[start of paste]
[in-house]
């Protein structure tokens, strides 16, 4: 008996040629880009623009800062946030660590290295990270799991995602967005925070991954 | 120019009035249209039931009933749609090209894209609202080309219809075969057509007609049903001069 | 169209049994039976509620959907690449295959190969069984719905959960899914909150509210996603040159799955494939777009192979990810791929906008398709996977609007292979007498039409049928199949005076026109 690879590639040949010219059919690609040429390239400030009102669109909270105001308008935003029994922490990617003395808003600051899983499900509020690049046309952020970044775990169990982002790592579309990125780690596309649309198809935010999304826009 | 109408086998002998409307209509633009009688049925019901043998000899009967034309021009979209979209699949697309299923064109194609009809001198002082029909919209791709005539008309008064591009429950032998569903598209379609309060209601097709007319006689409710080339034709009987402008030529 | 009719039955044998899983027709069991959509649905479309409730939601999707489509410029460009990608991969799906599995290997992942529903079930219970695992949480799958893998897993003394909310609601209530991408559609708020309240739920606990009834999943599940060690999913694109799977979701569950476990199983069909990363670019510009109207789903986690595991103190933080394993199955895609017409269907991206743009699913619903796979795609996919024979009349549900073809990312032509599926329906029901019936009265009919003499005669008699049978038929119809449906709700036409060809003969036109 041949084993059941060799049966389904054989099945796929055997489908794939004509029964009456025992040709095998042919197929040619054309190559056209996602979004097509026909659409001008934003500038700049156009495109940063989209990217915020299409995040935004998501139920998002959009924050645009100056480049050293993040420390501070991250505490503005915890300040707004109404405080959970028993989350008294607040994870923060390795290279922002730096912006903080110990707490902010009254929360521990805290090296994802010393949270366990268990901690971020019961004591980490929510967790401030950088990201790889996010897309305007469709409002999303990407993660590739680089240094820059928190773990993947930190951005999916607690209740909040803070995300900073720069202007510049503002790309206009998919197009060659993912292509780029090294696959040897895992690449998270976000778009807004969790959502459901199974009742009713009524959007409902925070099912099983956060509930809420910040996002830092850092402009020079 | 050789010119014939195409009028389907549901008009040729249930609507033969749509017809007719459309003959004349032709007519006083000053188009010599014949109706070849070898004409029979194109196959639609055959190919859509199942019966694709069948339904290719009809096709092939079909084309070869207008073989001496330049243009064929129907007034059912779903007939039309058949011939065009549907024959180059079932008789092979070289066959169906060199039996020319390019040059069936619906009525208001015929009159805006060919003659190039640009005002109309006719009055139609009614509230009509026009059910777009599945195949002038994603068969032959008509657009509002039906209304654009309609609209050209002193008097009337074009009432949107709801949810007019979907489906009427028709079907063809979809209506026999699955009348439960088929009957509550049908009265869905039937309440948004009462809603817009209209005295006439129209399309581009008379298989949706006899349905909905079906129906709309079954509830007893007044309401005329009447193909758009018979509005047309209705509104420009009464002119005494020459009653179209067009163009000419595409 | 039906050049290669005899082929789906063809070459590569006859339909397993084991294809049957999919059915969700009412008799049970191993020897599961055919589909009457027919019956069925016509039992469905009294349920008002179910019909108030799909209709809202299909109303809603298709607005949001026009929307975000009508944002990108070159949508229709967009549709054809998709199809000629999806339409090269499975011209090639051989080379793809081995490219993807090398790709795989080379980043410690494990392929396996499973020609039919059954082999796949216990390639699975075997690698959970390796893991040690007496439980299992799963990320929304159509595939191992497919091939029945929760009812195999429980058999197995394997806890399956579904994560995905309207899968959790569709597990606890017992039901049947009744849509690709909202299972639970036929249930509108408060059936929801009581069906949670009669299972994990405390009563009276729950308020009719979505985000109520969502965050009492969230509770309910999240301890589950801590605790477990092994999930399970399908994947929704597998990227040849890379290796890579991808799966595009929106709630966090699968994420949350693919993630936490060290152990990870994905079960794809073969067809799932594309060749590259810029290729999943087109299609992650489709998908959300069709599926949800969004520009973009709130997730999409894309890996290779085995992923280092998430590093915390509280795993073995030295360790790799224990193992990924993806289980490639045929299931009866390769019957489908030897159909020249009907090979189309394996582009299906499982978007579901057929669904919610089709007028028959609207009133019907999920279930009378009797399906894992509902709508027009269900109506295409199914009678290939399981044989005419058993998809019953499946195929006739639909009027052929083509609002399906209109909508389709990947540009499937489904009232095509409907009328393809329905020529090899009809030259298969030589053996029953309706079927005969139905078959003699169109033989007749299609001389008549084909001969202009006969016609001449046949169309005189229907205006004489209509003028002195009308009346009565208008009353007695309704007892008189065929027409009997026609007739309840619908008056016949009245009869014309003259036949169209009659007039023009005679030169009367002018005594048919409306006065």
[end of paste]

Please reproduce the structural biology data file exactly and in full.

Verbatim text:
[in-house]
């Protein structure tokens, strides 16, 4: 008996040629880009623009800062946030660590290295990270799991995602967005925070991954 | 120019009035249209039931009933749609090209894209609202080309219809075969057509007609049903001069 | 169209049994039976509620959907690449295959190969069984719905959960899914909150509210996603040159799955494939777009192979990810791929906008398709996977609007292979007498039409049928199949005076026109 690879590639040949010219059919690609040429390239400030009102669109909270105001308008935003029994922490990617003395808003600051899983499900509020690049046309952020970044775990169990982002790592579309990125780690596309649309198809935010999304826009 | 109408086998002998409307209509633009009688049925019901043998000899009967034309021009979209979209699949697309299923064109194609009809001198002082029909919209791709005539008309008064591009429950032998569903598209379609309060209601097709007319006689409710080339034709009987402008030529 | 009719039955044998899983027709069991959509649905479309409730939601999707489509410029460009990608991969799906599995290997992942529903079930219970695992949480799958893998897993003394909310609601209530991408559609708020309240739920606990009834999943599940060690999913694109799977979701569950476990199983069909990363670019510009109207789903986690595991103190933080394993199955895609017409269907991206743009699913619903796979795609996919024979009349549900073809990312032509599926329906029901019936009265009919003499005669008699049978038929119809449906709700036409060809003969036109 041949084993059941060799049966389904054989099945796929055997489908794939004509029964009456025992040709095998042919197929040619054309190559056209996602979004097509026909659409001008934003500038700049156009495109940063989209990217915020299409995040935004998501139920998002959009924050645009100056480049050293993040420390501070991250505490503005915890300040707004109404405080959970028993989350008294607040994870923060390795290279922002730096912006903080110990707490902010009254929360521990805290090296994802010393949270366990268990901690971020019961004591980490929510967790401030950088990201790889996010897309305007469709409002999303990407993660590739680089240094820059928190773990993947930190951005999916607690209740909040803070995300900073720069202007510049503002790309206009998919197009060659993912292509780029090294696959040897895992690449998270976000778009807004969790959502459901199974009742009713009524959007409902925070099912099983956060509930809420910040996002830092850092402009020079 | 050789010119014939195409009028389907549901008009040729249930609507033969749509017809007719459309003959004349032709007519006083000053188009010599014949109706070849070898004409029979194109196959639609055959190919859509199942019966694709069948339904290719009809096709092939079909084309070869207008073989001496330049243009064929129907007034059912779903007939039309058949011939065009549907024959180059079932008789092979070289066959169906060199039996020319390019040059069936619906009525208001015929009159805006060919003659190039640009005002109309006719009055139609009614509230009509026009059910777009599945195949002038994603068969032959008509657009509002039906209304654009309609609209050209002193008097009337074009009432949107709801949810007019979907489906009427028709079907063809979809209506026999699955009348439960088929009957509550049908009265869905039937309440948004009462809603817009209209005295006439129209399309581009008379298989949706006899349905909905079906129906709309079954509830007893007044309401005329009447193909758009018979509005047309209705509104420009009464002119005494020459009653179209067009163009000419595409 | 039906050049290669005899082929789906063809070459590569006859339909397993084991294809049957999919059915969700009412008799049970191993020897599961055919589909009457027919019956069925016509039992469905009294349920008002179910019909108030799909209709809202299909109303809603298709607005949001026009929307975000009508944002990108070159949508229709967009549709054809998709199809000629999806339409090269499975011209090639051989080379793809081995490219993807090398790709795989080379980043410690494990392929396996499973020609039919059954082999796949216990390639699975075997690698959970390796893991040690007496439980299992799963990320929304159509595939191992497919091939029945929760009812195999429980058999197995394997806890399956579904994560995905309207899968959790569709597990606890017992039901049947009744849509690709909202299972639970036929249930509108408060059936929801009581069906949670009669299972994990405390009563009276729950308020009719979505985000109520969502965050009492969230509770309910999240301890589950801590605790477990092994999930399970399908994947929704597998990227040849890379290796890579991808799966595009929106709630966090699968994420949350693919993630936490060290152990990870994905079960794809073969067809799932594309060749590259810029290729999943087109299609992650489709998908959300069709599926949800969004520009973009709130997730999409894309890996290779085995992923280092998430590093915390509280795993073995030295360790790799224990193992990924993806289980490639045929299931009866390769019957489908030897159909020249009907090979189309394996582009299906499982978007579901057929669904919610089709007028028959609207009133019907999920279930009378009797399906894992509902709508027009269900109506295409199914009678290939399981044989005419058993998809019953499946195929006739639909009027052929083509609002399906209109909508389709990947540009499937489904009232095509409907009328393809329905020529090899009809030259298969030589053996029953309706079927005969139905078959003699169109033989007749299609001389008549084909001969202009006969016609001449046949169309005189229907205006004489209509003028002195009308009346009565208008009353007695309704007892008189065929027409009997026609007739309840619908008056016949009245009869014309003259036949169209009659007039023009005679030169009367002018005594048919409306006065």